It wasn’t until 1973, over 20 years later, that Henrietta’s family became aware of the origins of the cell line. This realisation came when scientists contacted the Lacks family for blood samples for genetic studies. The family was living below the poverty line when they learned that Henrietta’s cells precipitated a multi-billion-dollar industry.
While The Immortal Life of Henrietta Lacks describes the story behind Henrietta and the HeLa cell line, it largely focuses on the cells’ impact on the Lacks family many years later. The discovery of the truth about the HeLa cell line was hard for the Lacks family to stomach—many of them were unable to make ends meet. Meanwhile, companies were making millions off the exploitation of Henrietta and her cells. The controversies around Henrietta’s story do not end there. Rather, her experience is riddled with issues of medical ethics, racism, and exploitation.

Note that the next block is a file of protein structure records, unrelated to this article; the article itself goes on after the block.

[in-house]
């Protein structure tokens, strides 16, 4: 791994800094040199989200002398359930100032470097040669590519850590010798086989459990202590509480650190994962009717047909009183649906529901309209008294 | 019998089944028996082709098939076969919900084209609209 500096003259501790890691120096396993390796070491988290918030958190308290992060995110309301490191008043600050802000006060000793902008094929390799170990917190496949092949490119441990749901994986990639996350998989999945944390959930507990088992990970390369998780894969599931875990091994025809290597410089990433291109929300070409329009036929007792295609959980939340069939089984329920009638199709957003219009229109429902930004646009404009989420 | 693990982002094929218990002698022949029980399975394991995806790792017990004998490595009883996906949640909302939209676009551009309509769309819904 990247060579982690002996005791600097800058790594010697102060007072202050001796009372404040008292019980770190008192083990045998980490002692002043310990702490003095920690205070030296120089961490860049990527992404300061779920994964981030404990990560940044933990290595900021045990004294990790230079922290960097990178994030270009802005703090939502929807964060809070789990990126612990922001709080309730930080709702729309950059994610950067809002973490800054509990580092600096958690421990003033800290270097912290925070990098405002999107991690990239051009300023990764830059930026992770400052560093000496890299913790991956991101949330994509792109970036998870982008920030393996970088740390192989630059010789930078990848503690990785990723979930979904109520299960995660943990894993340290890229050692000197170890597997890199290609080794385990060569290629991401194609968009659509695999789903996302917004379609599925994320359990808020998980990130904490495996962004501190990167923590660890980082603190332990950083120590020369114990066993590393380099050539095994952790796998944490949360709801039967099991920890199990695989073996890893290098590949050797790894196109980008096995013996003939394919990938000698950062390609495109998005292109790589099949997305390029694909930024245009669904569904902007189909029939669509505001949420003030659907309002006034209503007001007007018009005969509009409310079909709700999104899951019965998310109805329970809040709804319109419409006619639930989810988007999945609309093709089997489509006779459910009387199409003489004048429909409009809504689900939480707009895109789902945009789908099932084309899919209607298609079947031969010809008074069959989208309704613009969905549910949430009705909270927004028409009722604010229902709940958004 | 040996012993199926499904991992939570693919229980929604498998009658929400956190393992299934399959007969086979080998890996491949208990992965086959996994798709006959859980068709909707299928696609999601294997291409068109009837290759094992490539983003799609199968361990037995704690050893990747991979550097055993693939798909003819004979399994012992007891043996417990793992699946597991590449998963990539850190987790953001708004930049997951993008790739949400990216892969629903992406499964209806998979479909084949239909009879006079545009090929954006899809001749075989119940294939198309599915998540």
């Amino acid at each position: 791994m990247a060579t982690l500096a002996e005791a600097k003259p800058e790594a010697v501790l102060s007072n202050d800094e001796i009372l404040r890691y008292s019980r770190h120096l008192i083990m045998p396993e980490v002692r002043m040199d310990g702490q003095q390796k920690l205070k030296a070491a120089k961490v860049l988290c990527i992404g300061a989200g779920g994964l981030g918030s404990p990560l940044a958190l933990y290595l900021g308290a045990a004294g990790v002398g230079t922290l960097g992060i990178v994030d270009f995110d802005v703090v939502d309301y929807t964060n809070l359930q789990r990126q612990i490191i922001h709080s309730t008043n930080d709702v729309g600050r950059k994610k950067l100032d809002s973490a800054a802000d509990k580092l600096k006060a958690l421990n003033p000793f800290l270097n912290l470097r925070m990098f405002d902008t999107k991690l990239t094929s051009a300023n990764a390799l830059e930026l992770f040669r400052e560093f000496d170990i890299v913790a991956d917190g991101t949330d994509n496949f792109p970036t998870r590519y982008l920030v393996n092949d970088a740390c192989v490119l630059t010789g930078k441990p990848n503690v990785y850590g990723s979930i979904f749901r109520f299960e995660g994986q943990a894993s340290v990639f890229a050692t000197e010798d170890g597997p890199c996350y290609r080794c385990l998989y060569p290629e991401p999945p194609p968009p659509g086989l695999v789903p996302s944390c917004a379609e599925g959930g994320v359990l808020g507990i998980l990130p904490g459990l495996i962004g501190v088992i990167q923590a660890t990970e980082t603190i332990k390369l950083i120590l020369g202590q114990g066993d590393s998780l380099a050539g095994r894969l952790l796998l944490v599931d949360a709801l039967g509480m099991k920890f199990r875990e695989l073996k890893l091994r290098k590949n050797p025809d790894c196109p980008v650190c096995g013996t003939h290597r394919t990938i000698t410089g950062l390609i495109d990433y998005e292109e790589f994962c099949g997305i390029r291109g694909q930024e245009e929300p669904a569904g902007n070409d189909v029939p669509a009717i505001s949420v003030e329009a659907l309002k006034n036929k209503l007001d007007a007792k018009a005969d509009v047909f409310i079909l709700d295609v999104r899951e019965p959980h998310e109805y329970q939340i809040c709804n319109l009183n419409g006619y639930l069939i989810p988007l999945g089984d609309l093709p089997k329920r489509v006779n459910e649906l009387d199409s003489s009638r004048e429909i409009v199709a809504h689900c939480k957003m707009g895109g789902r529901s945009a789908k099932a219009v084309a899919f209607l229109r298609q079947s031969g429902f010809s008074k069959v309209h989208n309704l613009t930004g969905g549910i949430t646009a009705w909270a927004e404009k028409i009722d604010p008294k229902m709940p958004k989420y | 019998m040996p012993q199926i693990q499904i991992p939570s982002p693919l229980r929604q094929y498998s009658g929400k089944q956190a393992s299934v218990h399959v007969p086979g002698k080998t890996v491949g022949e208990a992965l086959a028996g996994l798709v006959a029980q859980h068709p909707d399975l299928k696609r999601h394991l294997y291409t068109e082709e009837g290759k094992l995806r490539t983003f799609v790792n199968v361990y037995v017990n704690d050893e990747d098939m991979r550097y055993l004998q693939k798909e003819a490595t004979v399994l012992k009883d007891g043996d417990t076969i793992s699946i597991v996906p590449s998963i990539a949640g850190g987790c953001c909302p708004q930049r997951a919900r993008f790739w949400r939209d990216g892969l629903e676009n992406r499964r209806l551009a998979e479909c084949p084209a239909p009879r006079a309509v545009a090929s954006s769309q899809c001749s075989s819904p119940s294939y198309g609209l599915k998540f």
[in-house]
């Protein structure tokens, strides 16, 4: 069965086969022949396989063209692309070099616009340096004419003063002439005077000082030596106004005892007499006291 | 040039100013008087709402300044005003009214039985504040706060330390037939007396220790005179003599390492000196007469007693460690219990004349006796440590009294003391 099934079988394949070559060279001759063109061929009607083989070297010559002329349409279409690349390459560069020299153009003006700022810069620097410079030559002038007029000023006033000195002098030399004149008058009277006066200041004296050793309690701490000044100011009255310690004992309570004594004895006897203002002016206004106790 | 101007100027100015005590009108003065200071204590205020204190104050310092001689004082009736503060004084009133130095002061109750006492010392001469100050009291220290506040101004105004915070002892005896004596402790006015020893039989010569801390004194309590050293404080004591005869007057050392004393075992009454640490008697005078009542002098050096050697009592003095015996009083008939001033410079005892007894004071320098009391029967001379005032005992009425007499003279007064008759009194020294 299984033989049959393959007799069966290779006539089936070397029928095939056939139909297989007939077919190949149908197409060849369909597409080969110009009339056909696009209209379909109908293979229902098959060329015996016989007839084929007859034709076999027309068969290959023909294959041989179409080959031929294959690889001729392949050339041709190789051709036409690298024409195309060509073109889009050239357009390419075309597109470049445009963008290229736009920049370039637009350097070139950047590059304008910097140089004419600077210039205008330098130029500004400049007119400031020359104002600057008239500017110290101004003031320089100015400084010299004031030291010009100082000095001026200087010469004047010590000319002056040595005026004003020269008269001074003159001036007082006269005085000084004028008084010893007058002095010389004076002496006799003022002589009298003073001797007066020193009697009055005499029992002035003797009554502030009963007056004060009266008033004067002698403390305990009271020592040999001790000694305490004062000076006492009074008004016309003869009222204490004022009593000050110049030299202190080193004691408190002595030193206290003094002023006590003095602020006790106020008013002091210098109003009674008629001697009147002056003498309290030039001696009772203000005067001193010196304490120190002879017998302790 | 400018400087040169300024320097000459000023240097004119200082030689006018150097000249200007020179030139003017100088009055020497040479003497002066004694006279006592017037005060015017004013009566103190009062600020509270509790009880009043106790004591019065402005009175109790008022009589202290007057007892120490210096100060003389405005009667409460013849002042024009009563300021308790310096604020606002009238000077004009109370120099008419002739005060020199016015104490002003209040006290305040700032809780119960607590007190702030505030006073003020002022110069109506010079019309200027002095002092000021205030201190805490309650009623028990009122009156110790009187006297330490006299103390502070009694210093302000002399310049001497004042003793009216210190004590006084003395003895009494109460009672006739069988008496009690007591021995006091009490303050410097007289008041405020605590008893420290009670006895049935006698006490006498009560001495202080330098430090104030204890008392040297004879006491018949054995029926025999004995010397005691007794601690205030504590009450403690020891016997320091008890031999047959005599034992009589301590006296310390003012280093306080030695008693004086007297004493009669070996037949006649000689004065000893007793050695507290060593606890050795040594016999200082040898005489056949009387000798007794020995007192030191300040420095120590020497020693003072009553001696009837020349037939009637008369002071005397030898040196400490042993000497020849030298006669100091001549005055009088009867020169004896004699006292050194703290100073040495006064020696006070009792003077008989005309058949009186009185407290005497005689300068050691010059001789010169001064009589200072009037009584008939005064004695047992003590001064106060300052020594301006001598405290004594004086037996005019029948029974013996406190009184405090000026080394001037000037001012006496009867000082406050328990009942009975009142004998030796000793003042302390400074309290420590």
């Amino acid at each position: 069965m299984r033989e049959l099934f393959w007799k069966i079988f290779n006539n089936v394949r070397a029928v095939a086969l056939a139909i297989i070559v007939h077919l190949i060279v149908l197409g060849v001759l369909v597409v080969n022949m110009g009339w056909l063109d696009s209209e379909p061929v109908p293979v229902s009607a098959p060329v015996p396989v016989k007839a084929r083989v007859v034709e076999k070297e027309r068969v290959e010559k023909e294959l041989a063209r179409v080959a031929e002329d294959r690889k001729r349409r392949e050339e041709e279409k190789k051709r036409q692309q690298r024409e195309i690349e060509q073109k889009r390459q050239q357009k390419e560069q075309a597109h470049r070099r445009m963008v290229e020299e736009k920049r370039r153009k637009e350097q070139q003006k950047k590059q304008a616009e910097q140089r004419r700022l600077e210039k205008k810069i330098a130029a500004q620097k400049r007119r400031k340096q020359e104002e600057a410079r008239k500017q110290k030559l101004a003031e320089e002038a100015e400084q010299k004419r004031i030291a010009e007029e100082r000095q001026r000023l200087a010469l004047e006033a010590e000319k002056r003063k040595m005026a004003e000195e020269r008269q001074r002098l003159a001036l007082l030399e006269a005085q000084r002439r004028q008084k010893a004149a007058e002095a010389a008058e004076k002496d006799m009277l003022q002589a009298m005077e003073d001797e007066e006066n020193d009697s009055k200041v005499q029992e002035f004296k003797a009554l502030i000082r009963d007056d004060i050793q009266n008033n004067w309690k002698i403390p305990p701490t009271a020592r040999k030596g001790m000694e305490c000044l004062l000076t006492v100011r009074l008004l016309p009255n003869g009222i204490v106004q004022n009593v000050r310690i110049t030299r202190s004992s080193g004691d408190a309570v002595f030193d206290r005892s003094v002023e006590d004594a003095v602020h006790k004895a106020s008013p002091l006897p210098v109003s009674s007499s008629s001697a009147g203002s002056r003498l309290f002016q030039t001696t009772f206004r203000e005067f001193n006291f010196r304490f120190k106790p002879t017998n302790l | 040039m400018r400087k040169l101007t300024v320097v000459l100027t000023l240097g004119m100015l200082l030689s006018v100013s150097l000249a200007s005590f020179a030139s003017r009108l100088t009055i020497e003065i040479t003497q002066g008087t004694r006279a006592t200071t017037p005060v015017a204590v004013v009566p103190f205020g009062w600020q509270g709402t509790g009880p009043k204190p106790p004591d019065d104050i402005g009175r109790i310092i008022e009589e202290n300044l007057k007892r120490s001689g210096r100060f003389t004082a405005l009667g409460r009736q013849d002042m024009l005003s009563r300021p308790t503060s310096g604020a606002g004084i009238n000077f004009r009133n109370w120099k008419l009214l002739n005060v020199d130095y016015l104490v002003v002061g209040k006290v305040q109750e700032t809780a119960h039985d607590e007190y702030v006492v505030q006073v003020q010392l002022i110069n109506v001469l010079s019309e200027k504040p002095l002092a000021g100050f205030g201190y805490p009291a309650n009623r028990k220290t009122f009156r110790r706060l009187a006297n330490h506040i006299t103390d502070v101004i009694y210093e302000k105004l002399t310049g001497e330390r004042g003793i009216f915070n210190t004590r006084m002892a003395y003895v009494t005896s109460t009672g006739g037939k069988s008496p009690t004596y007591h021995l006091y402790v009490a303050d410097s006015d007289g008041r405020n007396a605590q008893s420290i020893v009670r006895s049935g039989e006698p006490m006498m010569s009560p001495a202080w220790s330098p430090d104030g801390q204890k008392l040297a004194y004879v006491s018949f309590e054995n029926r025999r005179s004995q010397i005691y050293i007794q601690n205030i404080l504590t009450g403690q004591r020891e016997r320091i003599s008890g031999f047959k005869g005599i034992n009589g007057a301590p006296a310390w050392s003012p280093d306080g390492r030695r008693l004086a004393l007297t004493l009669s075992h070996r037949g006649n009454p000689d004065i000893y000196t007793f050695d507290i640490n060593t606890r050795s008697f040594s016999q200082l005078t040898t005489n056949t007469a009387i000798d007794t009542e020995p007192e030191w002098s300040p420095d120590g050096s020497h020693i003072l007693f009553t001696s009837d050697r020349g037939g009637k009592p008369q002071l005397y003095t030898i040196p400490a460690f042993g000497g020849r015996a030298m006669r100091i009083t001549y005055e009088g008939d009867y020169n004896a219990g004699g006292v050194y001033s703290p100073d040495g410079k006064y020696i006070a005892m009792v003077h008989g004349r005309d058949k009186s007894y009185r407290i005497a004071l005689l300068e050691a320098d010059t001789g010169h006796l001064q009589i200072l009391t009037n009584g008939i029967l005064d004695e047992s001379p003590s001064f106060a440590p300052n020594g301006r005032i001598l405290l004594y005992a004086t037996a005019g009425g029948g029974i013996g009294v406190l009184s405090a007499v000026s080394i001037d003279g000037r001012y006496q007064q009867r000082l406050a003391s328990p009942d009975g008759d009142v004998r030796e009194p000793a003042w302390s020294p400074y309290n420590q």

It should be stated that Henrietta was a Black woman, and at the time, there was a history of experimentation and exploitation of racial and ethnic minorities in the American medical system. Probably the most cited example of this is the Tuskegee Syphilis Study, which ran from 1932-1972. The experiment, funded by the U.S. Public Health Service, withheld life-saving treatments from hundreds of African American men with syphilis for years. Participants were not adequately compensated for their time, and coercive techniques were used to maintain their participation. Notably, Johns Hopkins advised the U.S. Public Health Service on the condemned experiment.